Could it really be true? Is Charlotte really a single town with two chicken-salad restaurants?
And not just any chicken salad: The locally owned Mayobird and the Alabama-based Chicken Salad Chick franchise both offer 15 varieties, from original to fruity, along with pimento cheese.
We’ll leave it to others to speculate on how that happened. We were more interested in the food. After all, in the South, chicken salad occupies a special niche in the world of tea rooms, luncheons, picnics and church occasions. People around here get very opinionated: Chunky vs. smooth, sandwich vs. cracker, more mayonnaise vs. less mayonnaise.
To get the scoop on the scoops, we went to both Chicken Salad Chick and Mayobird for lunch on the same day last week, and ordered the same three flavors – original, Southern-style (pickles and diced egg) and Buffalo. We stuck with scoops instead of sandwiches so we could focus on the salads and still have room to try the pimento cheese, broccoli salad and a few sides.
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The story: Owner Deedee Mills has two restaurants in one building, the Mayobird with breakfast and lunch, and The Summit Room, with fine-dining options at dinner. On her website, Mills recounts growing up in Williamston with chicken salad at every occasion.
Atmosphere: As farmhouse as it gets on East Boulevard, with lots of distressed wood and vintage kitchen kitsch. Service is counter-to-table (place your order at the counter, take a wooden spoon with your number, and go wait at a table).
Nice touch: Very crunchy house-made pita chips can be ordered separately, or you get a couple on your plate with a scoop.
What else: A list of sandwiches besides chicken salad, plus a coffee bar, several desserts made daily, a small selection of wine and local beers.
Price: A bit high, although the salads are made with local, free-range chicken. A single scoop is $5.95, a sandwich is $6.95, a two-scoop plate with a side item is $11.95.
Sides: Broccoli salad with bacon has plenty of dressing and lots of flavor. Pimento cheese has lots of mayonnaise and flecks of parsley along with the pimento. It’s great to see Copper Pennies, a classic dish of carrots marinated in a tomato base, resurrected here.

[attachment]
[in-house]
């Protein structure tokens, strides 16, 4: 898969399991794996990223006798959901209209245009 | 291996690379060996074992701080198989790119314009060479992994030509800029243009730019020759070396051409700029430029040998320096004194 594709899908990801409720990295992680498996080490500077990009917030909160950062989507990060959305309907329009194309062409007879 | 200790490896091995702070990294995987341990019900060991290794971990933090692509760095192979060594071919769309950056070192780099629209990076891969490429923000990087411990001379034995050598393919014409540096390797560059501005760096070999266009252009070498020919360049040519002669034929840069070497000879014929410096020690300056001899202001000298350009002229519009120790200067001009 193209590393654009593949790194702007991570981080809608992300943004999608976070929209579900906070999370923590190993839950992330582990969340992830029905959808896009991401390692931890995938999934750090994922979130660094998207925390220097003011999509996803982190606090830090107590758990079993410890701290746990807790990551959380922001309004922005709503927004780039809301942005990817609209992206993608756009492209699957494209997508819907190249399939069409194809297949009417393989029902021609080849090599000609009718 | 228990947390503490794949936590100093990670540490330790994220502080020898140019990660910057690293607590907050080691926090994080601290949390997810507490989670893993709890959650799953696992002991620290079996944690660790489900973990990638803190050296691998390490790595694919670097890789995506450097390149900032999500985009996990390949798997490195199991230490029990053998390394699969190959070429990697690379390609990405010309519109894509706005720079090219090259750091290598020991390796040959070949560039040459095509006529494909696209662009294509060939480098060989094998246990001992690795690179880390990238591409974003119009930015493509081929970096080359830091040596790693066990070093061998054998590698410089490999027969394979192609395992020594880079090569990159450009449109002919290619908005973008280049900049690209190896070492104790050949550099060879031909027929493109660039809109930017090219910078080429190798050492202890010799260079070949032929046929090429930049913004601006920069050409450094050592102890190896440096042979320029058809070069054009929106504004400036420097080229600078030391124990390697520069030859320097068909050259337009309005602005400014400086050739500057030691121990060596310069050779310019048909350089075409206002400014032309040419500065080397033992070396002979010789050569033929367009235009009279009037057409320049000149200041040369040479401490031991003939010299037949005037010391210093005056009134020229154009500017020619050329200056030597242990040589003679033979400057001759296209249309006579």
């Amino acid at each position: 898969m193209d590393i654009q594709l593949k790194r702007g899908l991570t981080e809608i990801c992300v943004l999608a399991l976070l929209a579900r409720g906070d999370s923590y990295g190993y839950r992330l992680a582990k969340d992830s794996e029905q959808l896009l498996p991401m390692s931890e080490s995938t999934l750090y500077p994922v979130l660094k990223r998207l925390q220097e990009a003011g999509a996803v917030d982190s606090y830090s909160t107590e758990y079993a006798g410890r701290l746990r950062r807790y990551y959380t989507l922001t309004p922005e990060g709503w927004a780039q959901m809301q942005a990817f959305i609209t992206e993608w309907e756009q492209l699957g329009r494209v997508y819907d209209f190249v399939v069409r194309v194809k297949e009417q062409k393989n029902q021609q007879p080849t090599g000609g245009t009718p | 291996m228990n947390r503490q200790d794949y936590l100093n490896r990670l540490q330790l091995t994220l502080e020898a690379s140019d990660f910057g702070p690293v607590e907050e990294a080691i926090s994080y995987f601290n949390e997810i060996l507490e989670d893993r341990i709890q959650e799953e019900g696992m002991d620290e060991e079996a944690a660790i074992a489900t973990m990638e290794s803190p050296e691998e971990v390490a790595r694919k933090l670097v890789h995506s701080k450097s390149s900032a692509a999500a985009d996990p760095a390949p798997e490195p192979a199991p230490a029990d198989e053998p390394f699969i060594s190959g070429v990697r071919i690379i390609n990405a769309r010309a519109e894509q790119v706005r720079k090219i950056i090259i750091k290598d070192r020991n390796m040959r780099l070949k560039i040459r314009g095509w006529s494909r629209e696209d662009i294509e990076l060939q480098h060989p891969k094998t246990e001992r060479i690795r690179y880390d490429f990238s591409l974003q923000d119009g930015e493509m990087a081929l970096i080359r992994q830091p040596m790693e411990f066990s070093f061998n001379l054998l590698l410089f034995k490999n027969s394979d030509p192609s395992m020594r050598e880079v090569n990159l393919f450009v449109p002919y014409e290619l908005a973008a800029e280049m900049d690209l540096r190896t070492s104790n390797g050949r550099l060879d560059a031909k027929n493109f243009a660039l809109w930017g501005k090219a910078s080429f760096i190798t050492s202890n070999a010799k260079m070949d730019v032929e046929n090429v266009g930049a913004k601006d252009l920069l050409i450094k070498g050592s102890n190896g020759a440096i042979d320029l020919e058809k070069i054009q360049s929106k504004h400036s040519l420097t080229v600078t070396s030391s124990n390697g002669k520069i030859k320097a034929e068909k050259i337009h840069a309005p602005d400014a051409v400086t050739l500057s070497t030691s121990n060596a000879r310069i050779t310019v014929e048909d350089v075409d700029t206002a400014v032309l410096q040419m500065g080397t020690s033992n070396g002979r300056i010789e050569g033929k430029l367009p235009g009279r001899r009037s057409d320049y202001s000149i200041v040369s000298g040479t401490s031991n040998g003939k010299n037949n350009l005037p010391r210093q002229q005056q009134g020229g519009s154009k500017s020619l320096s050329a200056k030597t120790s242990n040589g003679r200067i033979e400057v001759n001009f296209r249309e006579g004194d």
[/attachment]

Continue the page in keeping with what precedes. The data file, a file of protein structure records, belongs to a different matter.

How’s the chicken? A little bland. Original is chunkier and has less mayonnaise. Mayo-haters will be happy about that, but mayo lovers may find it dry. The Southern is eggy and a little sweet, with plenty of diced pickle, but the Buffalo is very mild.
Chicken Salad Chick
The story: Stacy Brown of Auburn, Ala., based her business on the chicken salad she made for friends. After opening restaurants all around Alabama, the franchise has spread to Georgia and South Carolina. Charlotte is the first North Carolina location.
Atmosphere: The Carmel Commons store feels a little more like a fast-food spot (order at the counter here, too), although the green and white color scheme feels as crisp and clubby as Augusta National on a Sunday morning.
Nice touch: The Quick Chick cooler at the counter has prepared dishes you can pick up and go. Dessert is limited to a cookie of the day, but it is served warm.
What else: A short list of non-chicken sandwiches.
Price: A single scoop with a side item and a cookie is $7.50. The Chick Trio, with three scoops or side items, is $8.75; the Gourmet Chick is a single scoop, two sides, a pickle and a cookie for $8.25. Chicken salad by the pound is $9.95.
Sides: Pimento cheese has lots of texture from shredded cheese, and some nice heat. Broccoli salad is chopped very small, but it needs more dressing. Skip the cookie and get the grape salad as a dessert: Grapes in a sweet cream cheese topping sprinkled with brown sugar and pecans.
How’s the chicken? Excellent, actually. The ones we tried fell into the smooth camp, with lots of mayonnaise and well-balanced seasoning. The Buffalo packs a little heat, while the Old South is a little short on pickle but has lots of egg.